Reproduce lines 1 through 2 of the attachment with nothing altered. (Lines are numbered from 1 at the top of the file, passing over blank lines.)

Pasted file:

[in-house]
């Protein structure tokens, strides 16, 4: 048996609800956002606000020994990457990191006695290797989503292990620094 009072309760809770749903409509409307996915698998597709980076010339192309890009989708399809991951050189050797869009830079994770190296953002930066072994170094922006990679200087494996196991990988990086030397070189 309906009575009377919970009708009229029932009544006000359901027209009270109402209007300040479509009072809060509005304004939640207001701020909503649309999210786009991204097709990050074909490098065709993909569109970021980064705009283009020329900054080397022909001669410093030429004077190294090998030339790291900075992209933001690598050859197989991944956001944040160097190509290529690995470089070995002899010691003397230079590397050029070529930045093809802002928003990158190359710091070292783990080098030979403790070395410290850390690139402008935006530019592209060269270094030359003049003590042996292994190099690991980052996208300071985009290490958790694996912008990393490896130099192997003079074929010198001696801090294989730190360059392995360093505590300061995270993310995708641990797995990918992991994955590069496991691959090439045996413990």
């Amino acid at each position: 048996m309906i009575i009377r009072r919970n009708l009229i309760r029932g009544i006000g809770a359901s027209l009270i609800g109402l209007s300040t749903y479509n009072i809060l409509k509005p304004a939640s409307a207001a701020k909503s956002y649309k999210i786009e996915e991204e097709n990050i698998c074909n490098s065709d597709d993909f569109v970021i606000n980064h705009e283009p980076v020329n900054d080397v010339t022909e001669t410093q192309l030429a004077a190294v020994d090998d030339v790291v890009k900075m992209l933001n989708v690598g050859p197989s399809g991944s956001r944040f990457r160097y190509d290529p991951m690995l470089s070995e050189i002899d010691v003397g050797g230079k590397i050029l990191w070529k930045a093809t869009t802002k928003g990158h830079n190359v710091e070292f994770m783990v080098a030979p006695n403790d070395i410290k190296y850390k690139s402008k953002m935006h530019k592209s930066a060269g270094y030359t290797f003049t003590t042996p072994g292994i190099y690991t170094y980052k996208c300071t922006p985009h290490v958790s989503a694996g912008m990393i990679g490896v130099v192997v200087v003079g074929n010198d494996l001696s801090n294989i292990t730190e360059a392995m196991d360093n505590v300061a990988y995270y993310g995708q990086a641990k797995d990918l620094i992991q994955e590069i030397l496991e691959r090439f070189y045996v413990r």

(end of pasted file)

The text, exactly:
[in-house]
């Protein structure tokens, strides 16, 4: 048996609800956002606000020994990457990191006695290797989503292990620094 009072309760809770749903409509409307996915698998597709980076010339192309890009989708399809991951050189050797869009830079994770190296953002930066072994170094922006990679200087494996196991990988990086030397070189 309906009575009377919970009708009229029932009544006000359901027209009270109402209007300040479509009072809060509005304004939640207001701020909503649309999210786009991204097709990050074909490098065709993909569109970021980064705009283009020329900054080397022909001669410093030429004077190294090998030339790291900075992209933001690598050859197989991944956001944040160097190509290529690995470089070995002899010691003397230079590397050029070529930045093809802002928003990158190359710091070292783990080098030979403790070395410290850390690139402008935006530019592209060269270094030359003049003590042996292994190099690991980052996208300071985009290490958790694996912008990393490896130099192997003079074929010198001696801090294989730190360059392995360093505590300061995270993310995708641990797995990918992991994955590069496991691959090439045996413990």